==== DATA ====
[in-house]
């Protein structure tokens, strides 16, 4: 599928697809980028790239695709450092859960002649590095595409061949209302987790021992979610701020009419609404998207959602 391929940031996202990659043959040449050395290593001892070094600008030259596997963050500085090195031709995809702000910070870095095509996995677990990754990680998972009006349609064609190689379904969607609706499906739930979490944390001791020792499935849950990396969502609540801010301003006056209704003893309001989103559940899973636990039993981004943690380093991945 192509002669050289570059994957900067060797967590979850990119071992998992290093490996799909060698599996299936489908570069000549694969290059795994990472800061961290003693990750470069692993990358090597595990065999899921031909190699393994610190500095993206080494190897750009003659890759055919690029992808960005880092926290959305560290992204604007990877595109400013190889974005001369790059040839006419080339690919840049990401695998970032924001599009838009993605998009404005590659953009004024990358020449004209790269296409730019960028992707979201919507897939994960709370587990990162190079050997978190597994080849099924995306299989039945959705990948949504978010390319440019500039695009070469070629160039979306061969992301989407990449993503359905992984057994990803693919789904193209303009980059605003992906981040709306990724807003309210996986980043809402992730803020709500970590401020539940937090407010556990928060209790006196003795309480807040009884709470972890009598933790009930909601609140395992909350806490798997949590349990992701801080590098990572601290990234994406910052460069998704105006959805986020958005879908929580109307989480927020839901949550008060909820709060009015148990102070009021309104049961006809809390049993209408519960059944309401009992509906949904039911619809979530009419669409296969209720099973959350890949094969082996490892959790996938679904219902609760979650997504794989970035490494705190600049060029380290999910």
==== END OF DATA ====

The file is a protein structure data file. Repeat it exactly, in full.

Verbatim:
[in-house]
């Protein structure tokens, strides 16, 4: 599928697809980028790239695709450092859960002649590095595409061949209302987790021992979610701020009419609404998207959602 391929940031996202990659043959040449050395290593001892070094600008030259596997963050500085090195031709995809702000910070870095095509996995677990990754990680998972009006349609064609190689379904969607609706499906739930979490944390001791020792499935849950990396969502609540801010301003006056209704003893309001989103559940899973636990039993981004943690380093991945 192509002669050289570059994957900067060797967590979850990119071992998992290093490996799909060698599996299936489908570069000549694969290059795994990472800061961290003693990750470069692993990358090597595990065999899921031909190699393994610190500095993206080494190897750009003659890759055919690029992808960005880092926290959305560290992204604007990877595109400013190889974005001369790059040839006419080339690919840049990401695998970032924001599009838009993605998009404005590659953009004024990358020449004209790269296409730019960028992707979201919507897939994960709370587990990162190079050997978190597994080849099924995306299989039945959705990948949504978010390319440019500039695009070469070629160039979306061969992301989407990449993503359905992984057994990803693919789904193209303009980059605003992906981040709306990724807003309210996986980043809402992730803020709500970590401020539940937090407010556990928060209790006196003795309480807040009884709470972890009598933790009930909601609140395992909350806490798997949590349990992701801080590098990572601290990234994406910052460069998704105006959805986020958005879908929580109307989480927020839901949550008060909820709060009015148990102070009021309104049961006809809390049993209408519960059944309401009992509906949904039911619809979530009419669409296969209720099973959350890949094969082996490892959790996938679904219902609760979650997504794989970035490494705190600049060029380290999910």